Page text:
Deborah then brought up the issue of charges for IT services (See attached for questions). She commented that charges seemed high. IT staff explained the charges for services and indicated that they did not think that charges were excessive. IT also explained their service agreement for providing IT support, Silver, Gold and Platinum. Two colleges, Engineering and Architecture have contracted with IT to support their IT. These colleges provide a flat fee and received college level service. IT can provide better service by knowing better what their staffing needs are. IT asked whether charges seemed less exorbitant given the explanation. Faculty views were that while explanations seemed reasonable that departments do not necessarily have money to pay these fees. IT also said that units were free to use services outside of the University. However, it was noted that although people had set up their own wireless systems that these “rogue” systems tend to interrupt other systems in units and usually had to be disabled so setting up one’s own wireless system should be strongly discouraged. It was also suggested that IT needs to provide better communication about the cost of their services to the University Community.

A final item related to an email that was sent as a mass mail sent from the Bursar’s office but was not sent through the OUMM system. This was noted by Dan Hough. Some discussion ensued regarding the email. It was decided that the email would be sent to Loretta Early and Dennis Aebersold.

The meeting date for March was set at March 22. Also discussion was focused on the Tulsa meeting and a date was set for May 3 to meet in Tulsa.


University Email Notifications  (Draft 12-15-03)

In order to assure timely and efficient communication, the University establishes email as an acceptable means of official communication.

All University students and faculty will be assigned an official University email account. Official University communications will be sent to this account. Email sent to this account is expected to be read in a timely fashion.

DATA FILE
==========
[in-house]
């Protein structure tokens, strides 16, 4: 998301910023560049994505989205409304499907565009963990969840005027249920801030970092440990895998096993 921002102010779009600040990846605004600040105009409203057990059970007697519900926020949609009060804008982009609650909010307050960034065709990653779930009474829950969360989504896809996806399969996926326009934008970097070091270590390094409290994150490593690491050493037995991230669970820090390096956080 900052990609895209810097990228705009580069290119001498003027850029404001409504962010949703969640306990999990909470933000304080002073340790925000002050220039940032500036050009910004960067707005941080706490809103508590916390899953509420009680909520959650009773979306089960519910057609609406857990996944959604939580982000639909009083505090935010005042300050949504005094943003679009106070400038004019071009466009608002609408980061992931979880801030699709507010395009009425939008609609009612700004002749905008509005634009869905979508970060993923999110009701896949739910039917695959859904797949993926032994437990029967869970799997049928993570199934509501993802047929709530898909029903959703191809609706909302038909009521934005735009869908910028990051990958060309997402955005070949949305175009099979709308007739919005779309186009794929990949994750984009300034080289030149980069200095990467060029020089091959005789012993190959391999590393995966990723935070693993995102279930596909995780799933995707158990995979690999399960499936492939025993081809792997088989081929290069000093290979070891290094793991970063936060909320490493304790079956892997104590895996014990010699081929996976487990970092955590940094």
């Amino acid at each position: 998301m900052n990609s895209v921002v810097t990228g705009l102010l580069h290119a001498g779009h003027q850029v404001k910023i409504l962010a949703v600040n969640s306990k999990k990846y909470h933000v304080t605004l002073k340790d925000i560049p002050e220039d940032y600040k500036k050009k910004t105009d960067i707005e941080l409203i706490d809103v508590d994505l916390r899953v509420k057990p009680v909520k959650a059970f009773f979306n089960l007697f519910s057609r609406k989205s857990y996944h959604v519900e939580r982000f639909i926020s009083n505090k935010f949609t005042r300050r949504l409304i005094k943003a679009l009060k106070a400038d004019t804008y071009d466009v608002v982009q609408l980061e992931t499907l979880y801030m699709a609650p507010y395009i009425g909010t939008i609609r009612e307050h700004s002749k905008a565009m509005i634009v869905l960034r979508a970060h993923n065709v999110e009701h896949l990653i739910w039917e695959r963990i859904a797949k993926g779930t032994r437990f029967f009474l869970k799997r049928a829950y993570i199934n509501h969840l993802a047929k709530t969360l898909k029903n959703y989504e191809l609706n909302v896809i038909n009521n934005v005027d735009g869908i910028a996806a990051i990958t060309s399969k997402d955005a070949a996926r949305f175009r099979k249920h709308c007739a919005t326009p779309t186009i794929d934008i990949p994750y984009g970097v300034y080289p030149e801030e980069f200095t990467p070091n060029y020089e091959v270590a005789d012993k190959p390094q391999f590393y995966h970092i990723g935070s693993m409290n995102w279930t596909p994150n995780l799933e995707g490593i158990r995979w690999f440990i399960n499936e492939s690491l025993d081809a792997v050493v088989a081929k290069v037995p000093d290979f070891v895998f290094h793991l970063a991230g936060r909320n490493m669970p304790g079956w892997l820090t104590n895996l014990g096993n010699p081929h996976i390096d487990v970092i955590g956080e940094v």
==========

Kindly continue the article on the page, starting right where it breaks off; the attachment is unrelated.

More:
Faculty may assume that a student’s official University email is a valid mechanism for communicating with students registered in their classes. Faculty who rely upon electronic communication with students in their classes will specify their requirements in the course syllabus.

Disclaimer: Account holders who choose to have email forwarded to another email address do so at their own risk.  An account holder’s failure to receive or read in a timely manner official University communications sent to an official email account does not absolve the account holder from knowing and complying with the content of the official communication.


IT Services

IT is now charging campus entities prices for services that exceed the fair market value of these services, as summarized in the table below. This is a concern on two fronts:

Service

IT Price

Fair Market Value

Wireless Access Point

$1200

$300

Network Drop

$250

$100

Rebuild Computer

$180

$50

Which services are provided to campus as part of IT’s budget and which are individually charged to units? How is the decision made about which services are free and which are not?

What pricing formula is IT using to determine the cost of these services?

There is an apparent conflict of interest between charging such high prices for rebuilding computers and network security.  The more secure the network, the fewer computers would need to be rebuilt (which would cut off the revenue that comes from rebuilding computers). How is this conflict of interest being managed?

Where is the IT Guide to Services that summarizes the services available and lists costs? The newest one we can find is 2002-2003.